The payments landscape is changing, and customers are demanding more. Fintechs, e-commerce companies, telcos and many others are becoming increasingly intertwined in the new financial ecosystem. To stay relevant and competitive traditional financial services institutions (FIs) need to invest in future ready payment technology that can open new revenue streams, increase profits and help them succeed in the forthcoming financial services land grab.
How new payment platforms can have a transformational effect on FIs
New methods of how we pay are being developed at the fastest rate in decades. The growth of innovation is being pushed by a variety of changes, including shifts to open API technology and a movement toward a cashless society which was accelerated due to the pandemic. More people manage their daily lives on their mobile, and there is a shift to making contactless payments with value beyond fiat.
The acceleration of payment types appearing means that to advance payment propositions, companies need to use platforms that are prepared to allow them to handle both current and future currencies and payment types.
However, whilst the payments industry has been evolving, the back-end infrastructure for many companies hasn’t. A recent IDC InfoBrief found that 73% of FIs globally currently have paytech infrastructures that are not equipped to handle payments for 2023 and beyond. As a result, an increasing volume of payments are being processed by non-traditional FIs, whether that’s payment service providers or digital banks. It’s estimated that by 2030, 74% of consumer payments will be handled by these types of organisations.
Many FIs are confronted with payment workflows and technology design obstacles within legacy platforms. These can usually only support traditional value definitions for asset classes, which limits their ability to adapt. This means new products will be based on legacy technology rather than consumer demand. This opens the door for other players to grow their market share at the expense of traditional FIs, where failing to adapt to future ready paytech will cost the FI industry US$250bn in payments revenue (IDC InfoBrief Report).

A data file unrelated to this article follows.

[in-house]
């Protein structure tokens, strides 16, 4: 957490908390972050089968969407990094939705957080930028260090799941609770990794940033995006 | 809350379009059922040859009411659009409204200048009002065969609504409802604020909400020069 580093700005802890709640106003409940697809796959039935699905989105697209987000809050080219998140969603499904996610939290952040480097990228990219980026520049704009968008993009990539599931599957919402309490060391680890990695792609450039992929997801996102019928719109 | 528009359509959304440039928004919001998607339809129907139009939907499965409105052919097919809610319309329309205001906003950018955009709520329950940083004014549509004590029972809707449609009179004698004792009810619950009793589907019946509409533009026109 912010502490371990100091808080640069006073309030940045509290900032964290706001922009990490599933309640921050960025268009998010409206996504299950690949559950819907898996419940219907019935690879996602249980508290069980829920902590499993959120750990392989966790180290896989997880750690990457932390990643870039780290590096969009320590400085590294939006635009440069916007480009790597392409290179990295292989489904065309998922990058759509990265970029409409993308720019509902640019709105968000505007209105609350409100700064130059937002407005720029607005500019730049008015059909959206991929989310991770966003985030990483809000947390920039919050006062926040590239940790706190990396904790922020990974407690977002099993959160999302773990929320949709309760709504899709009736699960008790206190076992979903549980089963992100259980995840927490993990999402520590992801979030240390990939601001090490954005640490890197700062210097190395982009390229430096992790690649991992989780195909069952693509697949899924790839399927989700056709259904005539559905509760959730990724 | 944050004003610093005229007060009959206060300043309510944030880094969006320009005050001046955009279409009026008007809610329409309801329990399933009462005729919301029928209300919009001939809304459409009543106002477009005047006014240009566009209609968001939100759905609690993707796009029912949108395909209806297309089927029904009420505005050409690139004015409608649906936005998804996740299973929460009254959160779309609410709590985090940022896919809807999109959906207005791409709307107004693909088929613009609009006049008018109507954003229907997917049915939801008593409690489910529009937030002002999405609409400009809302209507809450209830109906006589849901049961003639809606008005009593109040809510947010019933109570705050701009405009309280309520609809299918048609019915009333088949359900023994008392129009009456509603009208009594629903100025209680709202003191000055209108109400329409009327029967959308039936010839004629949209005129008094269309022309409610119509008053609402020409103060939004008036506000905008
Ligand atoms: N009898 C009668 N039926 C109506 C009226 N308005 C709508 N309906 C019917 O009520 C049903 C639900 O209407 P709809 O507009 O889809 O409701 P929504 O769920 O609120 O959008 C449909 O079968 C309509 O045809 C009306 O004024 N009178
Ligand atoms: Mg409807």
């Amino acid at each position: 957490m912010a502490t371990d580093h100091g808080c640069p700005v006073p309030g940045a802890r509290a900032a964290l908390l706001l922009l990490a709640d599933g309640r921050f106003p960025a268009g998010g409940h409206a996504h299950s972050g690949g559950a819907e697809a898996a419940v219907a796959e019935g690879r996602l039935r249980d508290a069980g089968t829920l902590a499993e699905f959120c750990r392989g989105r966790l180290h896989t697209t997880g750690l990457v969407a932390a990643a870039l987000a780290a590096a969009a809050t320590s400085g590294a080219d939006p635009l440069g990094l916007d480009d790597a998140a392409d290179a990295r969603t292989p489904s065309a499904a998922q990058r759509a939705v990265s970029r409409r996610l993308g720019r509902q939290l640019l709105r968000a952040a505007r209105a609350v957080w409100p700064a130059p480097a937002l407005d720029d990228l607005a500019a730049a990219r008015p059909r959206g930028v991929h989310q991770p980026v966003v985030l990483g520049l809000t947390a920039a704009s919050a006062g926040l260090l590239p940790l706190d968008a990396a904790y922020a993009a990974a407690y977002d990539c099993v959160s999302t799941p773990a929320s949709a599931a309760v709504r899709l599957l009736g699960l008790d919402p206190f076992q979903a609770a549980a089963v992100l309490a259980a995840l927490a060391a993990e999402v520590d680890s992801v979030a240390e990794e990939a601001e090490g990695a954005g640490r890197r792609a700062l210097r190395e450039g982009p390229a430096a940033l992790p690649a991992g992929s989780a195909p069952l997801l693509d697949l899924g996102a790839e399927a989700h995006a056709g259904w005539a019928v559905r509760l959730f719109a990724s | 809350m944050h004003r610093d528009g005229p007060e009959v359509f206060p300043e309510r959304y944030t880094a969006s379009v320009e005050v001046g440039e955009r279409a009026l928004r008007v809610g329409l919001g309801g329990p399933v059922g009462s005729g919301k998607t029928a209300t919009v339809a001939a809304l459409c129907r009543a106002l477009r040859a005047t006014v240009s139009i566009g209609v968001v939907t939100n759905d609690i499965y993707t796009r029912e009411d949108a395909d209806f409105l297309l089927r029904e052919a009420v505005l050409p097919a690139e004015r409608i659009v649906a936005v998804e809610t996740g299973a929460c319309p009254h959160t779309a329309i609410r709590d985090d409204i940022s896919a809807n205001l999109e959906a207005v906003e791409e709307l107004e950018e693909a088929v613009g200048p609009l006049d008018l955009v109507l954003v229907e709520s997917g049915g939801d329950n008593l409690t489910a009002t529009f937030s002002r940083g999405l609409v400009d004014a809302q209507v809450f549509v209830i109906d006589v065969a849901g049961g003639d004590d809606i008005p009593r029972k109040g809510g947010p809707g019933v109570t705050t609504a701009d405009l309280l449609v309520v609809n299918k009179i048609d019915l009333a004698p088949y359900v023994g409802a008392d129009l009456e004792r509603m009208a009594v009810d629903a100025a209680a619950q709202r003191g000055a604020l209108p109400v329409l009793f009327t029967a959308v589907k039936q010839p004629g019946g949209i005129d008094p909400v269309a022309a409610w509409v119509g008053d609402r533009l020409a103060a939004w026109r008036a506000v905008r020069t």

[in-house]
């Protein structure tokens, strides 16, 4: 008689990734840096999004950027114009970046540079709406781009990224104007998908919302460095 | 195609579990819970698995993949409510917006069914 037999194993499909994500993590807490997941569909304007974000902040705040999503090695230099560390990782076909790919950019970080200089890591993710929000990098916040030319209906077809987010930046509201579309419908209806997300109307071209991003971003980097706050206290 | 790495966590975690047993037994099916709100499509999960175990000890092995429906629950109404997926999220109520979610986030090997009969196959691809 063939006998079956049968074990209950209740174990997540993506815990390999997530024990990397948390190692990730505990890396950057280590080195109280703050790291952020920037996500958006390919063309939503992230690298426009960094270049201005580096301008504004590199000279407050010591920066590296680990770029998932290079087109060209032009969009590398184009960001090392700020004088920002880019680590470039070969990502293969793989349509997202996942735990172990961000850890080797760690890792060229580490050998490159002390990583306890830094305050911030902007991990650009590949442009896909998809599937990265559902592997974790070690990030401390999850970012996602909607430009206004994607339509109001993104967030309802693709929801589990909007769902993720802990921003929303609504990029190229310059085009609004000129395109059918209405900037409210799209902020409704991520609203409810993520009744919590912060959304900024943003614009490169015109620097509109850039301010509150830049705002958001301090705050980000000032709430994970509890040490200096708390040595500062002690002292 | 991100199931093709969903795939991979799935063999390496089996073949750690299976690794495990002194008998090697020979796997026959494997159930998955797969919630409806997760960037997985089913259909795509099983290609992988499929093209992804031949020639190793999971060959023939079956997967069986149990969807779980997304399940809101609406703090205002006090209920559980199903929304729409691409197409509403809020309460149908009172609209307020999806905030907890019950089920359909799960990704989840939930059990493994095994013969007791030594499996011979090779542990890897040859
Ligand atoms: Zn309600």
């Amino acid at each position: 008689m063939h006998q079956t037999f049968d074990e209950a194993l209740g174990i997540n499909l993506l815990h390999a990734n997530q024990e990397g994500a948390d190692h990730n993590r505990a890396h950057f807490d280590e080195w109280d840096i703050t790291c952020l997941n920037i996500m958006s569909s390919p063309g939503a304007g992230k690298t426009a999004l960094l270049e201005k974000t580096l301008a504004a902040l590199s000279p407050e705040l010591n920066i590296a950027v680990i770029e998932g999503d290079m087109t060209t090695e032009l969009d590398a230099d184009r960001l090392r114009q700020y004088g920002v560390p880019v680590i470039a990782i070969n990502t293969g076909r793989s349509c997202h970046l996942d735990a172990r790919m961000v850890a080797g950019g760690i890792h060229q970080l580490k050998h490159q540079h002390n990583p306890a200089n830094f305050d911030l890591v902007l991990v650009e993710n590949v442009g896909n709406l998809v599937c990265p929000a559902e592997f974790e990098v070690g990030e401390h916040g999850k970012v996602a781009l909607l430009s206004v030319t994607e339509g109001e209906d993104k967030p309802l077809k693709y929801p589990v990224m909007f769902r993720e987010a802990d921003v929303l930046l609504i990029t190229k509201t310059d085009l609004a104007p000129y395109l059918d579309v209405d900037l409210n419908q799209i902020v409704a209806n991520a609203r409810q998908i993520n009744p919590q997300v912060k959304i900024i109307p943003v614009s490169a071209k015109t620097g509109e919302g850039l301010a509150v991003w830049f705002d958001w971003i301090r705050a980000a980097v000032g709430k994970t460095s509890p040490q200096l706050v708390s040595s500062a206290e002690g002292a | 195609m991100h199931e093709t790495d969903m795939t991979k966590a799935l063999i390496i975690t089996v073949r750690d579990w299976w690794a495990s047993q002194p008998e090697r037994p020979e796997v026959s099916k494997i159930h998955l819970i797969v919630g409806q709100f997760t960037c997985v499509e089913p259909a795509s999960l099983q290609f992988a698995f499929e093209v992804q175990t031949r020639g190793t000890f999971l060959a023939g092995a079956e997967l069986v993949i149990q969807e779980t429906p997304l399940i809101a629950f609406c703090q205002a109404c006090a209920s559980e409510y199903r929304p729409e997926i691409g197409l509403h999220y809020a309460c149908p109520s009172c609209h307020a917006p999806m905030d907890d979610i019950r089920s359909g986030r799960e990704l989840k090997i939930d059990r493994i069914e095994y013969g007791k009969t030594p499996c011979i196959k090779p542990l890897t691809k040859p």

Mired on top of legacy tech-stacks that were built for requirements which may no longer be needed, adjusting to new market dynamics may be just out of reach for many FIs. Speed and agility are required to keep pace with this ever-evolving market.
The financial services land grab
We’ve seen more aggressive efforts by financial service providers and other players recently year to integrate their products and be at the centre of their customers’ financial lives. As a result, this has increasingly blurred the lines between providers and the services they offer – from traditional firms offering crypto products to telcos offering payment services. We are now witnessing a land grab for financial services. For FIs, the more products and services they can offer and integrate, the more they can cross sell and the more they can ‘own’ the customer.
Traditional FIs will continue to lose consumer payments market share and corresponding revenues until they have paytech infrastructure in place that can support new ways to pay. With the competition in payments increasing, there is a land grab taking place for the hearts, minds and wallets of consumers across the world. FIs need to be able to process payments based on consumers demand, whether that be fiat, crypto, gaming currencies, loyalty points and value denominations that don’t yet exist. This requires paytech infrastructure that’s fast to deploy, highly configurable and future ready.
John Mitchell is CEO and Co-Founder, Episode Six